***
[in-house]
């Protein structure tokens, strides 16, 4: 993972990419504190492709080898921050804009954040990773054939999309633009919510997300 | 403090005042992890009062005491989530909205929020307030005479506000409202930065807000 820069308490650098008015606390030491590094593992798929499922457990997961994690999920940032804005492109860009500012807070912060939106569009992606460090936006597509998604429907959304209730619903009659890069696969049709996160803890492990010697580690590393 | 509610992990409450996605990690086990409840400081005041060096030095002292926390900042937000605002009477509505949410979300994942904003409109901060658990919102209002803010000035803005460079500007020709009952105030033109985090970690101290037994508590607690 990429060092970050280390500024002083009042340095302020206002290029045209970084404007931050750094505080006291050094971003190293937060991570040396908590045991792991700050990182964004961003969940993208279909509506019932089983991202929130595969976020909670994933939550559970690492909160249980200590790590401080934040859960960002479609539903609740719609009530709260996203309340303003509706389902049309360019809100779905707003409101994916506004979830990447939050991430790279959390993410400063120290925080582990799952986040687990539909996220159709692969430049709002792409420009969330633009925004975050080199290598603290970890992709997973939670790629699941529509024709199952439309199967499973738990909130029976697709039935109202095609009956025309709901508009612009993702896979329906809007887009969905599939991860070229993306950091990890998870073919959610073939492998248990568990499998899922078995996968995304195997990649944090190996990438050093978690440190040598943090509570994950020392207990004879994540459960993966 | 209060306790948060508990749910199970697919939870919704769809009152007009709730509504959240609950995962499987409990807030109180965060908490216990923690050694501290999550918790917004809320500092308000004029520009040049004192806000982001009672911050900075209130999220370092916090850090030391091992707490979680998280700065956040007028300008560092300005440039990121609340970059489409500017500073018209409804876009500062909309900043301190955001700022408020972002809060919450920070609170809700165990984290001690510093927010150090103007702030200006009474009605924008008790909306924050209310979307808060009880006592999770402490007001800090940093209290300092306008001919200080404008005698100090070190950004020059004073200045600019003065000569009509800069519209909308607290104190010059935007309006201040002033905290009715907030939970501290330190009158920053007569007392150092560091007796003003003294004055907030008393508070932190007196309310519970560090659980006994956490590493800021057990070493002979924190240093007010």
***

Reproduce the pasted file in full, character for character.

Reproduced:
[in-house]
């Protein structure tokens, strides 16, 4: 993972990419504190492709080898921050804009954040990773054939999309633009919510997300 | 403090005042992890009062005491989530909205929020307030005479506000409202930065807000 820069308490650098008015606390030491590094593992798929499922457990997961994690999920940032804005492109860009500012807070912060939106569009992606460090936006597509998604429907959304209730619903009659890069696969049709996160803890492990010697580690590393 | 509610992990409450996605990690086990409840400081005041060096030095002292926390900042937000605002009477509505949410979300994942904003409109901060658990919102209002803010000035803005460079500007020709009952105030033109985090970690101290037994508590607690 990429060092970050280390500024002083009042340095302020206002290029045209970084404007931050750094505080006291050094971003190293937060991570040396908590045991792991700050990182964004961003969940993208279909509506019932089983991202929130595969976020909670994933939550559970690492909160249980200590790590401080934040859960960002479609539903609740719609009530709260996203309340303003509706389902049309360019809100779905707003409101994916506004979830990447939050991430790279959390993410400063120290925080582990799952986040687990539909996220159709692969430049709002792409420009969330633009925004975050080199290598603290970890992709997973939670790629699941529509024709199952439309199967499973738990909130029976697709039935109202095609009956025309709901508009612009993702896979329906809007887009969905599939991860070229993306950091990890998870073919959610073939492998248990568990499998899922078995996968995304195997990649944090190996990438050093978690440190040598943090509570994950020392207990004879994540459960993966 | 209060306790948060508990749910199970697919939870919704769809009152007009709730509504959240609950995962499987409990807030109180965060908490216990923690050694501290999550918790917004809320500092308000004029520009040049004192806000982001009672911050900075209130999220370092916090850090030391091992707490979680998280700065956040007028300008560092300005440039990121609340970059489409500017500073018209409804876009500062909309900043301190955001700022408020972002809060919450920070609170809700165990984290001690510093927010150090103007702030200006009474009605924008008790909306924050209310979307808060009880006592999770402490007001800090940093209290300092306008001919200080404008005698100090070190950004020059004073200045600019003065000569009509800069519209909308607290104190010059935007309006201040002033905290009715907030939970501290330190009158920053007569007392150092560091007796003003003294004055907030008393508070932190007196309310519970560090659980006994956490590493800021057990070493002979924190240093007010």